In Praise of a Little Less Praise

By Peggy Wuenstel — I am considering sending a different kind of valentine this year, one that doesn’t praise the beauty of my true love’s eyes, the curve of his mouth or the strength of his shoulders.I’d like to honor what he has accomplished this year, raising his voice in support of those who often go unheard.

I love the clever pun as much as anyone. As a matter of fact, my project with the kids for the season is a wise -looking owl constructed with various sizes of hearts and the caption. “Owl Always Be Your Valentine”. But, what I want to recognize in my valentines this year is a little different. I want them to know I value their drive, their patience, their willingness to work. I want them to understand that how they feel about themselves is far more important than the valentines they receive from the world.

We’ve become a society that is addicted to praise, needing to be continually recognized not only for our accomplishments, but for our natural attributes. Athletic contracts, (So long, Prince Fielder) are at least as much about where they rank in order in the league as they are about valuation of the talent. And this filters down into the classroom. In the name of bolstering motivation we offer incentives, rewards, behavior programs and prizes for what we, if we are honest about it, wish our students would demonstrate without such devices.

I know what I am talking about. I’m a recovering praise junkie, and I know how painful it can be when it is not forthcoming. I read the comments and the ratings that people attach to this blog, and I relish the positive comments about my work here and on the job. But I am discovering in these later years of my career that this must not be why I do the things that bring me joy. I knew I was in trouble when I could not find contentment in a job well done if no one else remarked about it.

That is the danger of awards and accolades. They distract us from what should be the real carrot – the skills and competencies that we develop. I am working on being content when I notice the quality and depth of something I have done even if others do not. I truly believe that the pursuit is as valuable as the reward but I sometimes cannot get myself to behave that way. And I am very aware that is much easier to say and to feel when you come from homes, school districts, and communities where there is a rich underlying bedrock of these reinforcements of the value of who we are and what we do. Those who do not have them need and deserve our efforts to firm up their foundations and give them solid ground to stand on.

It is partly the result of our popular culture. We now value fame and notoriety more than accomplishment. We don’t know the names of firefighters, military heroes beyond Seal Team 6, cancer researchers or inventors. We know who the Kardashians are, but I am not sure what they do. The entertainment value in many competition shows is not the musical talent of the contestants, but the snarky comments of the judges. We want to be associated with award winners, to own the most highly rated products. Is this because they work the best or because they have the most cachet? We build a whole television season around watching performers receive awards in film, music and athletics.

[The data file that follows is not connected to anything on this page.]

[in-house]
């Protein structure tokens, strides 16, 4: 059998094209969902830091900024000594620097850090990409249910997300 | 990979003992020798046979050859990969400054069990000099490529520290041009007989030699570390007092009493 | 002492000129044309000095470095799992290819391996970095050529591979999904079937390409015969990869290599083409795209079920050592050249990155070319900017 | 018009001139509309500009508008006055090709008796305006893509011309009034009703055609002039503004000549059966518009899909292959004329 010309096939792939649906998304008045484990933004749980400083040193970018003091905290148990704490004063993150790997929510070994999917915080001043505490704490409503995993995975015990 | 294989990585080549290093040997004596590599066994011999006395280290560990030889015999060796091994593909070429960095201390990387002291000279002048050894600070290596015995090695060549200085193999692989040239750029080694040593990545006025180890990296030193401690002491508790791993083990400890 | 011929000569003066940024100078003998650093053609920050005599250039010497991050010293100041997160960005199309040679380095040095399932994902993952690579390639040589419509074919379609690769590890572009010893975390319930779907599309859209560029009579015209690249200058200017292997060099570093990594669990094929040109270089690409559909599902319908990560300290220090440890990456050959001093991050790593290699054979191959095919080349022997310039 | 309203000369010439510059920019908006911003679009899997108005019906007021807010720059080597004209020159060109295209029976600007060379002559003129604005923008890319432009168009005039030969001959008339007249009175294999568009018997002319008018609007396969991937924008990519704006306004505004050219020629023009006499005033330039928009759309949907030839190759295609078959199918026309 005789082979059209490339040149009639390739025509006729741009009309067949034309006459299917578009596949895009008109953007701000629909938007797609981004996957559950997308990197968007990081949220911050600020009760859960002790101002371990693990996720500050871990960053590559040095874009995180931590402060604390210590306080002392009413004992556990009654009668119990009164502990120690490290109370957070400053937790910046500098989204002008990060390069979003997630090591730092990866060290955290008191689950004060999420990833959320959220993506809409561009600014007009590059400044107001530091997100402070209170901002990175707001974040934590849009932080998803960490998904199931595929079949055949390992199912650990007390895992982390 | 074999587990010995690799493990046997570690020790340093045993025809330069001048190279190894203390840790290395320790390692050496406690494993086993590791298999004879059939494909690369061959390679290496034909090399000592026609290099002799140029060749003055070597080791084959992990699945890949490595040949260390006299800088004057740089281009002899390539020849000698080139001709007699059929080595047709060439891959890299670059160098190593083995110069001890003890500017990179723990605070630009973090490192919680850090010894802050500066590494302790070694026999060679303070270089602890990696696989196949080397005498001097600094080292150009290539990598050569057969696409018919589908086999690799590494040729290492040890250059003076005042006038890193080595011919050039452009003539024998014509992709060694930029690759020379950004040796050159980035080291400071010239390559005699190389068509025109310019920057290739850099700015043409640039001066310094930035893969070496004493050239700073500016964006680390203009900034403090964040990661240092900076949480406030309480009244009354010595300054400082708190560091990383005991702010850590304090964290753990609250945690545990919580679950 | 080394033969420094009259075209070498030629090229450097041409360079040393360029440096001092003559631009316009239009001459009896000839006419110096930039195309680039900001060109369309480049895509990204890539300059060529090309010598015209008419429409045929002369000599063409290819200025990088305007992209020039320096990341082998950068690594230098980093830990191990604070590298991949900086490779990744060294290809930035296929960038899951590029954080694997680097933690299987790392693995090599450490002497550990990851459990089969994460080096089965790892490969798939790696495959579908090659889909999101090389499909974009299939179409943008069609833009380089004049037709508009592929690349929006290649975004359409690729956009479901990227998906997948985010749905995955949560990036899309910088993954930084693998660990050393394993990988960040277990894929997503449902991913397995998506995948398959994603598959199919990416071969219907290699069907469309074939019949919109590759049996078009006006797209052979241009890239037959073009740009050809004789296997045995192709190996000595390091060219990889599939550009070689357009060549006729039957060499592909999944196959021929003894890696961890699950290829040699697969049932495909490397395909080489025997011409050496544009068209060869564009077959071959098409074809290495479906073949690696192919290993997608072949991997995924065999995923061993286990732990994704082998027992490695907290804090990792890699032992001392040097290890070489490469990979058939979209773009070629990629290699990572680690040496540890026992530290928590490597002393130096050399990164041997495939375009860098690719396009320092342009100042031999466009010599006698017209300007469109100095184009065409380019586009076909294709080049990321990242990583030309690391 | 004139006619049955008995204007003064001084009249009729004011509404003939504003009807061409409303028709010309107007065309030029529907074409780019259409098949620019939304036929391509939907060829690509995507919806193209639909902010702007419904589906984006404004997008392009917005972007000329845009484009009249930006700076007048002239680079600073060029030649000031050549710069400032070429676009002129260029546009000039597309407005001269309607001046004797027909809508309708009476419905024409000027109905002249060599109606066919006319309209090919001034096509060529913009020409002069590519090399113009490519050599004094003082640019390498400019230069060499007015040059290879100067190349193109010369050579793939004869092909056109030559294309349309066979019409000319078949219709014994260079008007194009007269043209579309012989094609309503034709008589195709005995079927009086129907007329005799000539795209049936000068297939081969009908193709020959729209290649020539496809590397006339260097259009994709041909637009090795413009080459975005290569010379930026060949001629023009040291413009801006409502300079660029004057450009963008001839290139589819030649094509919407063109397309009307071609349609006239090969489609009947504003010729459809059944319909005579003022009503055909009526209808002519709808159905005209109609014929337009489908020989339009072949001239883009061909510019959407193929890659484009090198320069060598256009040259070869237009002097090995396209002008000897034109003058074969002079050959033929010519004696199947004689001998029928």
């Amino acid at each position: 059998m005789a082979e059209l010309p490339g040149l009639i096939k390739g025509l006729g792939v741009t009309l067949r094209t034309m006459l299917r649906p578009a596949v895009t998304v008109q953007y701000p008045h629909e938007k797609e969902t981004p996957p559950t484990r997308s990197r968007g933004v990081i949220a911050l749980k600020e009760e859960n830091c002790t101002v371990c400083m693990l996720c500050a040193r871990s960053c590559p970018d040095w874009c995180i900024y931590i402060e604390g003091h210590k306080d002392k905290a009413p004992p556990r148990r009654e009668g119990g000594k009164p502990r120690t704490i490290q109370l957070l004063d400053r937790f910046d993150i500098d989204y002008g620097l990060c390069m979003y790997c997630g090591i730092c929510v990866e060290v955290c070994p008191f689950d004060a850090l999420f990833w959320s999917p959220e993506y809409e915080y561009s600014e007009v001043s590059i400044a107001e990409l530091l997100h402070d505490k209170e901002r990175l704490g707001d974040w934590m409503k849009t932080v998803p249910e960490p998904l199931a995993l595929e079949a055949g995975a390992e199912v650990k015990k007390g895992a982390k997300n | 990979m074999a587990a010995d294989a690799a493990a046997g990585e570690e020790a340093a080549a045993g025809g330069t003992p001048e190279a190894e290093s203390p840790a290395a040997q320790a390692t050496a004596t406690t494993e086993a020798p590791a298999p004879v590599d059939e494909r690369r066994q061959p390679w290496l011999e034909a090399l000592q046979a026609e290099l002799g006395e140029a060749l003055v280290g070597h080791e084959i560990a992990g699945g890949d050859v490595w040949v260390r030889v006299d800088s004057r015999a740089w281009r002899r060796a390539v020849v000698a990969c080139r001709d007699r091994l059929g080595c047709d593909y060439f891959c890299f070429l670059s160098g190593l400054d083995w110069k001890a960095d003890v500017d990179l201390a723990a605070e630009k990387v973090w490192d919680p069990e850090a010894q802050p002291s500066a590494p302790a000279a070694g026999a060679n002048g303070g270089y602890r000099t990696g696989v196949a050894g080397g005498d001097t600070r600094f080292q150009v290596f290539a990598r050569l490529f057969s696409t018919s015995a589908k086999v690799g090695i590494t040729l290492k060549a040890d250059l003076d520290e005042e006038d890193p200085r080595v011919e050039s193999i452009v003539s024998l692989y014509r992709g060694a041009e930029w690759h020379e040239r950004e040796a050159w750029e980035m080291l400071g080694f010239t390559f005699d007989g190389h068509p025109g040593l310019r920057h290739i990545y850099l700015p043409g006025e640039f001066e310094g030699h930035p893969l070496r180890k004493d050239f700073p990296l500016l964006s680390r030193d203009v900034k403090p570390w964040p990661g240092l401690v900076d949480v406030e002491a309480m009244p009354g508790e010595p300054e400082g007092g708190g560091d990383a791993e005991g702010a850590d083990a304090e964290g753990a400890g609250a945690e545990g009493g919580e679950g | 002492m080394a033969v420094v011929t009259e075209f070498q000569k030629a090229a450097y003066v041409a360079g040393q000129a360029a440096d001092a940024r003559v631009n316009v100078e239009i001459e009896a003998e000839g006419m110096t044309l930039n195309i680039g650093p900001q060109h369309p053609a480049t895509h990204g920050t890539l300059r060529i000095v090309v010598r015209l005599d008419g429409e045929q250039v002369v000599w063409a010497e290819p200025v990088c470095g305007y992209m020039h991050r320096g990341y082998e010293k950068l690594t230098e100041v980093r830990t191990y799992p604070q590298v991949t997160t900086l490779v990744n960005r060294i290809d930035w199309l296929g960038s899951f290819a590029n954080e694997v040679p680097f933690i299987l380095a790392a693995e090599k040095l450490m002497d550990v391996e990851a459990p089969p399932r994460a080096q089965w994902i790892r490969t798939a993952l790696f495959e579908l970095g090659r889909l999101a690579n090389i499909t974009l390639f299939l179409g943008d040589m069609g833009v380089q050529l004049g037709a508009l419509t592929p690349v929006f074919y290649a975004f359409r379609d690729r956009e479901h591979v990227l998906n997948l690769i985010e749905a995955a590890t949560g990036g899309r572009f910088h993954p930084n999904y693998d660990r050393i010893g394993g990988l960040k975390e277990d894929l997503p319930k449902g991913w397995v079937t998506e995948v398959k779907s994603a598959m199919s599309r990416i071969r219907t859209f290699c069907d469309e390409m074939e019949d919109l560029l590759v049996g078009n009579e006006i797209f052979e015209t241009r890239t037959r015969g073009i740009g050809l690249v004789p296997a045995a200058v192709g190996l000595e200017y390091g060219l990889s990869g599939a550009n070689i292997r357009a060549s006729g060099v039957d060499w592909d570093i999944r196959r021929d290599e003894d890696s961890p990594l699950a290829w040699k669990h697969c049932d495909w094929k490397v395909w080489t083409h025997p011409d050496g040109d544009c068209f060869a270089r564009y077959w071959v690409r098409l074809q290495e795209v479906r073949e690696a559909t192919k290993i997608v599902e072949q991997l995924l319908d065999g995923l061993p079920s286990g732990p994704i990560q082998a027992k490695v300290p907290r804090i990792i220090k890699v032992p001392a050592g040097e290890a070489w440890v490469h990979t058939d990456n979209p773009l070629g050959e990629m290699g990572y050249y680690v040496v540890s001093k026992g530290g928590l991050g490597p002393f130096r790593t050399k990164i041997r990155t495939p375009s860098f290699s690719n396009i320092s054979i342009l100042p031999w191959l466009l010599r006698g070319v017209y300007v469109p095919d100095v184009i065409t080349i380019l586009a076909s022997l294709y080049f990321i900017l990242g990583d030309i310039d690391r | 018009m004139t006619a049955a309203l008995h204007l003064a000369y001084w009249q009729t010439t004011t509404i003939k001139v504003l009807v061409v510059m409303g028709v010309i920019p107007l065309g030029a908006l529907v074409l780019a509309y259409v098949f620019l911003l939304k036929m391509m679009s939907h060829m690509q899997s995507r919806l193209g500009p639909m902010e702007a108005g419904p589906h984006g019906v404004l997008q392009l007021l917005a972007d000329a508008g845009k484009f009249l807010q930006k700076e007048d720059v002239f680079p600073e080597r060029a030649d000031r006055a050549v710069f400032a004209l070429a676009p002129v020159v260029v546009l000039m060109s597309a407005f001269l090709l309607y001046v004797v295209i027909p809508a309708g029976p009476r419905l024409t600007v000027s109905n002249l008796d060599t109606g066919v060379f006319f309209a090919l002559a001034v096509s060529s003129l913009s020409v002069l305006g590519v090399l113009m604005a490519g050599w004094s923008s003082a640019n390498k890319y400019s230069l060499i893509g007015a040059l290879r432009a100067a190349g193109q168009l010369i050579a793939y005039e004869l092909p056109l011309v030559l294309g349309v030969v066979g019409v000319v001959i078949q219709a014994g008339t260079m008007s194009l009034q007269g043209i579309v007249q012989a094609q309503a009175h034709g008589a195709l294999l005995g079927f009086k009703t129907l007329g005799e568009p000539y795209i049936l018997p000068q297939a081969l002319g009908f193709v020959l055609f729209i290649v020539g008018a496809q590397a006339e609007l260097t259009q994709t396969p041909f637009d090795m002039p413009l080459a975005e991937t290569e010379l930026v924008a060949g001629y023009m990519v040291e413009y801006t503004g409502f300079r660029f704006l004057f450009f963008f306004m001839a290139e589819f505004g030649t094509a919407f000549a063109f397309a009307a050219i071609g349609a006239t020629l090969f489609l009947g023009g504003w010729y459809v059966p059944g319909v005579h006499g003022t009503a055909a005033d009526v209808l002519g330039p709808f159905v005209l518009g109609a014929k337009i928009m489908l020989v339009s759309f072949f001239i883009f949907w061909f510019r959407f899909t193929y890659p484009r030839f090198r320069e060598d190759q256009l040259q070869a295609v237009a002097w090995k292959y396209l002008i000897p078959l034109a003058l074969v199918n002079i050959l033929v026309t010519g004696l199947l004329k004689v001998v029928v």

I’d like to propose that as teachers, we try to tip the scales back the other way, that we enter into the process a bit earlier. Can we place more of our time and resources into support than acknowledgement? Can we bolster the completion of quality work, rather than waiting to extol it at the end? In my nearly three decades of intervention with children who need consistent and understandable feedback to develop communication skills, I have learned that nothing short-circuits continued effort more than a non-specific “good job”. It makes our students believe that they have reached the end, rather than taken an important next step. To spur learners onward and upward we must either identify what we want to continue with some specific language (The use of adjectives is outstanding in this paragraph!) or make a suggestion for improvement (I’m not sure that these three data points relate to your hypothesis). We can help develop Intrinsic vs. extrinsic motivation by changing what we recognize in student work. Our daughter’s artwork is very rarely “the most beautiful picture we have ever seen”, but it might well be the most detailed, colorful and realistic view of the backyard that she has ever produced.

When we help children understand that we value what they are working on and working toward, we help them understand that they are always important. We prevent the notion that we as human beings are only valuable when we are doing something for others to see and acknowledge, a dangerous and ultimately unsustainable construct. We help them receive valentines that come directly from the heart, all year long.

2 Responses to “In Praise of a Little Less Praise”

  1. 1 Amy Haney January 31, 2012 at 1:07 pm


    You are amazing! Your words are unbelievable! I’m so proud to call you “sister”. Thanks for always putting your entire heart and soul into everything you do! Your works inspire, motivate and touch so many! I know you don’t want to hear praises, but I can’t help it!


  2. 2 Pamela Nievinski January 31, 2012 at 7:04 pm

    You are so talented. Any children you teach are so blessed to have you as a teacher and I am blessed to have you as a sister-in-law :). Keep up the wonderful work.


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